Thirty-three percent of students said they were food or housing insecure in a survey conducted by Clark College in 2018. The national number is even higher at 45 percent. The Penguin Pantry, located in the science building (SCI) 101, is working to lower that statistic.
Clark College students can stop by the Penguin Pantry for three snacks and one beverage a day. Students can also help themselves to six grocery items a week and as many toiletries and school supplies as they need.
Estancia Cota is the program assistant at the Penguin Pantry and holds the only paid position. Cota graduated from Clark in 2008 and interned at the Office of Diversity and Equity. Recruited to run the Penguin Pantry, Cota’s been working there since the beginning with the pantry’s soft-open in summer 2017.
“Students will come in and tell me their stories about how they struggle to pay bills and being able to eat,” Cota said. “Being able to provide what we have here gives some relief to them in terms of food insecurity.”
Cota said the pantry isn’t just for those struggling to find food. It’s open to all Clark students, and Cota encourages everyone to stop by.
“Even if you don’t identify as food insecure, if you don’t have access to food, this place is for you,” she said. “If you don’t have five dollars for the day, come here for food and be on your way.”
Anguelica Avila-Leal and Martha Rodriguez come to the pantry for a snack about two times a week.
“I have a three-hour class and it really helps to have something to snack on,” Avila-Leal said. “I feel tired, hungry, my stomach is growling and it’s a really quiet class.”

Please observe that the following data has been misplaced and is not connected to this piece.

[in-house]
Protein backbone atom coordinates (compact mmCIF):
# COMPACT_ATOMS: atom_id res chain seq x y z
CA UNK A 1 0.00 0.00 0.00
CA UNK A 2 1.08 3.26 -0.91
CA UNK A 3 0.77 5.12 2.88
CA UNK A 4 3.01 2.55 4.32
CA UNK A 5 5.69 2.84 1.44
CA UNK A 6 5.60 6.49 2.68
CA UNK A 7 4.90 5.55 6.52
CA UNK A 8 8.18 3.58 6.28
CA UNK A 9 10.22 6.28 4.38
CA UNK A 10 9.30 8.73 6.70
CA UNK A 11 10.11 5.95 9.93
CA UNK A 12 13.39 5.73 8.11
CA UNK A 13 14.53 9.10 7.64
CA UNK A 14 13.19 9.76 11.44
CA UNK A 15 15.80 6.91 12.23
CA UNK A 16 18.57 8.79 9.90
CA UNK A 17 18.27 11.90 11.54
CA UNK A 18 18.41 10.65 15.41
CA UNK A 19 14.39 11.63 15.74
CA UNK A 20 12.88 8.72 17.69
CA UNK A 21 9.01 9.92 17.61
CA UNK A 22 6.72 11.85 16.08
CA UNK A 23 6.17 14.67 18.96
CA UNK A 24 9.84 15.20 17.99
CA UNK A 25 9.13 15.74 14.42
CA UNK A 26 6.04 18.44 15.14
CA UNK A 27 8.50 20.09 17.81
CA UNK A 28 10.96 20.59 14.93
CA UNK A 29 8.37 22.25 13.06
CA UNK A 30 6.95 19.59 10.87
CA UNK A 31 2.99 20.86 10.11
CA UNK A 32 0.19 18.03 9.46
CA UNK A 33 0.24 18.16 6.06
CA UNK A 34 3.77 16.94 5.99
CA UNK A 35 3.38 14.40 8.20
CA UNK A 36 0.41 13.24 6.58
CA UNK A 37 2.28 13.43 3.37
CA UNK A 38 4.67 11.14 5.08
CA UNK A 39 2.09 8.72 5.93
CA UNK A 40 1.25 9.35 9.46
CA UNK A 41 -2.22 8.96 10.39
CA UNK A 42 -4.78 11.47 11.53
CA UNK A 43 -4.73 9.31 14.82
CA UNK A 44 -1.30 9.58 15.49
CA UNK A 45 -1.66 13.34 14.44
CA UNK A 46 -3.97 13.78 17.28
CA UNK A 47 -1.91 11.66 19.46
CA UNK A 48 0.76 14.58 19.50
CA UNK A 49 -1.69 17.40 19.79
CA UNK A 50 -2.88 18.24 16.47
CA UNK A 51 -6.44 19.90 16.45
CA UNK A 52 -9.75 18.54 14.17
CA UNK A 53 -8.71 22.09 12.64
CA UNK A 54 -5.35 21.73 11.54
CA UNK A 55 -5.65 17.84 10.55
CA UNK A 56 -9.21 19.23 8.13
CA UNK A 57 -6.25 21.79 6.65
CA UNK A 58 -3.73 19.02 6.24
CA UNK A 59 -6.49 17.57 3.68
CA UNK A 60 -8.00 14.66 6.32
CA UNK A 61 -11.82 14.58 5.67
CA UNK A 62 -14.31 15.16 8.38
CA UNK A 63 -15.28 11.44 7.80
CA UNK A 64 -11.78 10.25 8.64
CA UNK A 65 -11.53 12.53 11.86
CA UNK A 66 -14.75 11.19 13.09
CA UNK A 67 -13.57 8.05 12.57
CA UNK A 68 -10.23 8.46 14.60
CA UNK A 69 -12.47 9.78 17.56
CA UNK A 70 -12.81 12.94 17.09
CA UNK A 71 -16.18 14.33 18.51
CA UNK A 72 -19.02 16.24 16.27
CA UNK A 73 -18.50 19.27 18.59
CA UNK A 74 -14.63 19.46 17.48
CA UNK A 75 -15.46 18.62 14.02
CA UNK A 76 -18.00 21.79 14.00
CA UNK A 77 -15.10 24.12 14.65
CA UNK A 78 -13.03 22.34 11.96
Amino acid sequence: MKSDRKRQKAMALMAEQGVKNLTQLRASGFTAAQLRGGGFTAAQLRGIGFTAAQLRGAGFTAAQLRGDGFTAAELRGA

They both found out about the pantry by word of mouth and the posters displayed around campus.
Cota said she believes that one of the reasons more people don’t stop by the pantry is the stigma against asking for help.
“For me, the goal is to break down the stigma and make people feel comfortable enough to access the service,” Cota said.
“I think [the stigma] is why I didn’t come last year until my friend said we should go,” Rodriguez said. “If other people are doing it, it makes you more likely to go as well. Like ‘oh, it’s not just me who wants food or is hungry’.”
“In the two years since opening, the Penguin Pantry has seen a tremendous increase of visitors,” Cota said.
On the first day of classes for the 2018-2019 school year, the Penguin Pantry saw 15 people visit. This year, the pantry served 60 students on the first day, four times the amount from last year. The increase of visitors to the pantry continued through the first week of school from 112 students last year to 302 students this year, almost three times the number.
Cota said the high demand has encouraged a new location, the Snack Shack, to pop up on campus is part of the pantry’s goals to expand.
The Snack Shack is located at the roll-up window right outside the Gaiser Student Center. It will be open on Tuesdays from 10 a.m. to 12 p.m., which is when the Penguin Pantry is closed.
Cota said she’d love to see even more expansion in the future and recognizes a need at Clark’s Columbia Tech Center as well. She hopes to see a Penguin Pantry open there eventually.
With a high demand for services comes a demand for supplies. The pantry runs fully on donations, Cota said. The ASCC hosts a quarterly food drive for the pantry where clubs and programs compete to see who can raise the most items. Cota said each drive is highly successful, raising over 1,000 items each time.
During Summer, different departments around Clark competed to raise the most toiletries and school supplies. The winner received a pizza party, and Cota said the event was highly successful.
The pantry will be celebrating its two-year anniversary on October 23rd from 2 to 4 p.m. with an open-house in SCI 101.
The Penguin Pantry is located in SCI 101 and is open Monday, Wednesday, Thursday and Friday from 11 a.m. to 2 p.m. and Tuesdays from 2 p.m. to 5 p.m.